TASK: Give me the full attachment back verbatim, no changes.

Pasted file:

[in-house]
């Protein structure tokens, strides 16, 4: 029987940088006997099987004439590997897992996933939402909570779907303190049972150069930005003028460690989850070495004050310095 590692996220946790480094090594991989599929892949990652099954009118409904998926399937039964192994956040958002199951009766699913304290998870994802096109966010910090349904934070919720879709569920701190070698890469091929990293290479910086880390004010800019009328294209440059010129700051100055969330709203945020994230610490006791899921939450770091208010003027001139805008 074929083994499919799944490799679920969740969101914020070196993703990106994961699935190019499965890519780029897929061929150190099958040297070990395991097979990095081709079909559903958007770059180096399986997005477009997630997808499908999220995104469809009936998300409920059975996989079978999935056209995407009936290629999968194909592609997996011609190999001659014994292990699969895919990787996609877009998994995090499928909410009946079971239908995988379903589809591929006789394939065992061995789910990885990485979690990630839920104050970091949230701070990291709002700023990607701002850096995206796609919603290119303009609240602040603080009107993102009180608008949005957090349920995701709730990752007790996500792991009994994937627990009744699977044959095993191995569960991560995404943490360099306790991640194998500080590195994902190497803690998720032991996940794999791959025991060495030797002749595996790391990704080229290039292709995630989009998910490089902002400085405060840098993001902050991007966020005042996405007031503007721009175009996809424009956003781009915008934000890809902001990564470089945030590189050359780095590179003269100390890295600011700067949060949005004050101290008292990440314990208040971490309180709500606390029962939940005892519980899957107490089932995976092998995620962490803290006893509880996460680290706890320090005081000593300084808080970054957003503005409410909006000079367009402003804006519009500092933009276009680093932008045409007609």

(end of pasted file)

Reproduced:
[in-house]
């Protein structure tokens, strides 16, 4: 029987940088006997099987004439590997897992996933939402909570779907303190049972150069930005003028460690989850070495004050310095 590692996220946790480094090594991989599929892949990652099954009118409904998926399937039964192994956040958002199951009766699913304290998870994802096109966010910090349904934070919720879709569920701190070698890469091929990293290479910086880390004010800019009328294209440059010129700051100055969330709203945020994230610490006791899921939450770091208010003027001139805008 074929083994499919799944490799679920969740969101914020070196993703990106994961699935190019499965890519780029897929061929150190099958040297070990395991097979990095081709079909559903958007770059180096399986997005477009997630997808499908999220995104469809009936998300409920059975996989079978999935056209995407009936290629999968194909592609997996011609190999001659014994292990699969895919990787996609877009998994995090499928909410009946079971239908995988379903589809591929006789394939065992061995789910990885990485979690990630839920104050970091949230701070990291709002700023990607701002850096995206796609919603290119303009609240602040603080009107993102009180608008949005957090349920995701709730990752007790996500792991009994994937627990009744699977044959095993191995569960991560995404943490360099306790991640194998500080590195994902190497803690998720032991996940794999791959025991060495030797002749595996790391990704080229290039292709995630989009998910490089902002400085405060840098993001902050991007966020005042996405007031503007721009175009996809424009956003781009915008934000890809902001990564470089945030590189050359780095590179003269100390890295600011700067949060949005004050101290008292990440314990208040971490309180709500606390029962939940005892519980899957107490089932995976092998995620962490803290006893509880996460680290706890320090005081000593300084808080970054957003503005409410909006000079367009402003804006519009500092933009276009680093932008045409007609």